101 Lifeforms and 101 Plots

Reviewed by Nicholas HM Caldwell

As 101 Lifeforms and 101 Plots take the form of slim A5-sized booklets rather than weighty tomes, it made more sense to review both products in a double-barreled article instead of distinct articles.

101 Lifeforms is a forty-four page booklet edited by Andy Lilly and published by BITS (British Isles Traveller Support). It has the subtitle of "A selection of flora and fauna ready to crawl, fly, waddle, or stampede their way into your adventure. (Remember monsters have feelings too ...)". This supplement aims to provide the harassed Traveller referee with non-sentient creatures to add depth and realism to the biospheres of their alien worlds. A few choice references to these lifeforms during a game session will enable the referee to intimate that the unexplored world where the party has just landed teems with a myriad of species as unusual and beautiful as any to be found on Old Earth.

101 Lifeforms begins with an introduction which explains the format of the Lifeform entries and gives some general guidelines on animal behaviour and how animal abilities might be represented in terms of Traveller skills. Suggestions are also made for adapting the lifeforms to higher or lower gravity, atmosphere variations or extremes in temperature. The creatures are grouped into land-based animals, amphibians, aquatic beasts, flyers, plants and a miscellaneous collection of unusual species. Each entry has a set of Traveller statistics, a description of how the lifeform might appear to player-characters on first encounter, referee notes on details that should only be available to player-characters after a thorough database search, by questioning the locals, or (most likely) through direct and perhaps unpleasant experiences, and an indication of the lifeform's usual habitat. There are drawings of some of the more interesting creatures - however the textual descriptions are unusually effective in conjuring images of the other fauna and flora. 101 Lifeformsactually contains 102 creatures. An index, a simple system for creating encounter tables and a glossary of scientific terms completes this mini-supplement.

101 Lifeforms is ideal for Traveller referees of any vintage, and a useful source of creatures for gamemasters using other systems.

Turning to the second focus of this review, 101 Plots (written by Jo and Lesley Grant, edited by Andy Lilly, and published by BITS) is a forty-page booklet with the direct subtitle of "A useful handbook when the referee runs out ideas". In this aim, it succeeds admirably by presenting a collection of plot outlines and seeds from which full-blown scenarios can be generated. 101 Plots is designed to be used with any flavour of Traveller, but it can equally well be used in conjunction with almost any science-fiction role-playing system.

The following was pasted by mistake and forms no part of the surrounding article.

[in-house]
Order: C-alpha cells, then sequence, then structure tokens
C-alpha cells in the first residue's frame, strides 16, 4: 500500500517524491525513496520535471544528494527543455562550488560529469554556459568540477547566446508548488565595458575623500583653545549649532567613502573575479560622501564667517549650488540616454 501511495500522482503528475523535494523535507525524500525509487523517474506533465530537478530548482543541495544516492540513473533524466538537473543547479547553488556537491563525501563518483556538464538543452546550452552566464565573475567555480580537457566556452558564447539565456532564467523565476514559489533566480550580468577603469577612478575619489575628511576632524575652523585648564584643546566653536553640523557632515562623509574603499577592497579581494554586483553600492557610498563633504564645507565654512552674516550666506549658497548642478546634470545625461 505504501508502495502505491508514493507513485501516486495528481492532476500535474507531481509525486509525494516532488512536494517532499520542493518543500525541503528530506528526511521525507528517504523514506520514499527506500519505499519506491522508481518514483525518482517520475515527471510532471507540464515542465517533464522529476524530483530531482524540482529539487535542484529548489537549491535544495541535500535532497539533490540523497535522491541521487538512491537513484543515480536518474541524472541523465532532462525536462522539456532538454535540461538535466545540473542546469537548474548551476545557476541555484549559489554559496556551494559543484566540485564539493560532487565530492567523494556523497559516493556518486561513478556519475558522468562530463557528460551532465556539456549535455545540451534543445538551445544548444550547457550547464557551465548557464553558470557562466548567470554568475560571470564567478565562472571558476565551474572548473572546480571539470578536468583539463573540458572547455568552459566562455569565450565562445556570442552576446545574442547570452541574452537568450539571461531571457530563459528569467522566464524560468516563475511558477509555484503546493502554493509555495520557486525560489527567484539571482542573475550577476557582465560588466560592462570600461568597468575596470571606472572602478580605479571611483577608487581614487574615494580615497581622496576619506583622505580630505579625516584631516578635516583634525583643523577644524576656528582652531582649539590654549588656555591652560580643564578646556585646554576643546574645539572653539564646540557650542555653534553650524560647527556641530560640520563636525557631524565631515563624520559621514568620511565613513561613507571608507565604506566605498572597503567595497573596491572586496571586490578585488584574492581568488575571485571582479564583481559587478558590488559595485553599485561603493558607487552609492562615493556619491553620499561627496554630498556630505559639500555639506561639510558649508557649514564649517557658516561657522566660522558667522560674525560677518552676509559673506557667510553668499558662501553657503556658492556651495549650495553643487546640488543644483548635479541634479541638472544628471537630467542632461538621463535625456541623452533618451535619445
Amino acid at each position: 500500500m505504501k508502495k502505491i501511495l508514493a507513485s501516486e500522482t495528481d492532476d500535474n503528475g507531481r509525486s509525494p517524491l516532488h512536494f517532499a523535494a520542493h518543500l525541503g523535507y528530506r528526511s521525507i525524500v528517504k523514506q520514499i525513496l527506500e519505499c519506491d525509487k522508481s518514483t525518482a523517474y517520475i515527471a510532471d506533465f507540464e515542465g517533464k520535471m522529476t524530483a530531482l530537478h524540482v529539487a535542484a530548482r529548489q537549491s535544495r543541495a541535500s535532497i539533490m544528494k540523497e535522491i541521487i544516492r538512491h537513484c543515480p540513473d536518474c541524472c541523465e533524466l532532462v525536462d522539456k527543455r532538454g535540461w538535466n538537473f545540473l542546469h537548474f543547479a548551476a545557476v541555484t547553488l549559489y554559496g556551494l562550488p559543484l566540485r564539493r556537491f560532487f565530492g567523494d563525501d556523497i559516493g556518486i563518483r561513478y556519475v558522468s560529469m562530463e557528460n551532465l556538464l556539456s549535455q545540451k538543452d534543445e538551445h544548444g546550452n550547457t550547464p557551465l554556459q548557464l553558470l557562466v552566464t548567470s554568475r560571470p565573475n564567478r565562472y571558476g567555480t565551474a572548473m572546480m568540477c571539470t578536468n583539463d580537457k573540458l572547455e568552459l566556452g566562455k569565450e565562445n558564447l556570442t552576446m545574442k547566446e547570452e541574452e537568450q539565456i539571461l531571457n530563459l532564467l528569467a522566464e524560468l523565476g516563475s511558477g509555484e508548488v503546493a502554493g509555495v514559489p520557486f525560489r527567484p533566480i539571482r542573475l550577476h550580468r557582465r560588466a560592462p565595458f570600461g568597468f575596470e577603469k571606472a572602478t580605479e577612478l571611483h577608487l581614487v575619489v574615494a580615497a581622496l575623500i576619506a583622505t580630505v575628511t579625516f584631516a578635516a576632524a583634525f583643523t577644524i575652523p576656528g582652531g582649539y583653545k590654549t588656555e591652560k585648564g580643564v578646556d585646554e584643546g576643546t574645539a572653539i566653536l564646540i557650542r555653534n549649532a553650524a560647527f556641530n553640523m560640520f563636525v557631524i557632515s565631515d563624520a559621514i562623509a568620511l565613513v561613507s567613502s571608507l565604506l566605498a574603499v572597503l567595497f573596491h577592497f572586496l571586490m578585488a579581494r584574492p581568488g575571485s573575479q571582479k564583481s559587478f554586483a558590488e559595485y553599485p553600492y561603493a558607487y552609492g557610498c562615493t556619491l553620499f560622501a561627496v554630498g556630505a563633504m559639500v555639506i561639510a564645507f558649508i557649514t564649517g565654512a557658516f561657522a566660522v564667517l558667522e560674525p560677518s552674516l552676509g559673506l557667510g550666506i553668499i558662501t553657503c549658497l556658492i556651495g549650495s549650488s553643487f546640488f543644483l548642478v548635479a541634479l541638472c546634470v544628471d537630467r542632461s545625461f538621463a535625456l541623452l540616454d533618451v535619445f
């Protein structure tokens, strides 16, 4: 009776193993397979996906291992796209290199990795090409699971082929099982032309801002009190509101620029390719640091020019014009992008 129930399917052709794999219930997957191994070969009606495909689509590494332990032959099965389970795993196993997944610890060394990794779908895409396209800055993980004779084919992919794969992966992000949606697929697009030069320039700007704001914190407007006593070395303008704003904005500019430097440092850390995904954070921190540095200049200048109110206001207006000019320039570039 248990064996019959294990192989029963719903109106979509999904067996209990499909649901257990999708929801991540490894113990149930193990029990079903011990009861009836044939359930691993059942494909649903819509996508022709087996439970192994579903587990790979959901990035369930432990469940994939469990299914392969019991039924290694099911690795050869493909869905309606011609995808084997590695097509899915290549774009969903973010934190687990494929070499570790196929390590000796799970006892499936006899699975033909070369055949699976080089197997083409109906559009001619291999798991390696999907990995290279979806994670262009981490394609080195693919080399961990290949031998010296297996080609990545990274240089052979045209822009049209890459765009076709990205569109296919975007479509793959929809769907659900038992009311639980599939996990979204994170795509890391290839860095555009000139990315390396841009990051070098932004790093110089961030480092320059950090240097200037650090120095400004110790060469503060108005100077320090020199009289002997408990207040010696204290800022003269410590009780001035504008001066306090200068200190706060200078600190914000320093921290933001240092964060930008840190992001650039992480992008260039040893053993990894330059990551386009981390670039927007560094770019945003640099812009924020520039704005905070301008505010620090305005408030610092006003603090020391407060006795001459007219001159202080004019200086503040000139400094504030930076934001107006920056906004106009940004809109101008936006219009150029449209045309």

101 Plots can be divided into Patron encounters, Introductions and Notices. The 32 Patron encounters are essentially capsule scenarios with a contact point for the party and a mission to achieve. Each has up to six possible "outcomes", allowing for possible twists to the base plot. Thoughtfully these outcomes are numbered from one to six so that referees can let the dice decide the exact plot at their discretion. The fifteen Introductions present parties with situations which can lead even the most independent party into contact with interesting organisations of diverse natures.

The Notices are more concise plot ideas. A round two dozen job advertisements present opportunities for the player-characters to take up gainful employment and accrete cash, contacts and experience. These are juxtaposed with seventeen "Red Herrings", which on first inspection will appear promising to the player-characters, but will turn out to be a source of grief. In any science-fiction setting, knowledge is power. To represent this and provide a more entertaining route than simple database searches, twenty unusual information sources are given which may lead to incidents. A dozen personals to amuse and baffle the players and fifteen marginally reliable gadgets rounds out the remainder of this mini-supplement.

Those who have been counting will have realised that 101 Plots actually contains 134 plot ideas. Why are you complaining? You can never have enough plot ideas.

Summing up, this is an excellent mini-supplement which every science-fiction gamemaster should have as an emergency reserve of plot ideas.

Editor's Note

101 Lifeforms and 101 Plots are published by British Isles Traveller Support (BITS). Their contact details are as follows:
PO Box 4222,
CM21 0DP
Great Britain
Email BITS@bits.org.uk
Web http://www.bits.org.uk/

All trademarks and copyrights are acknowledged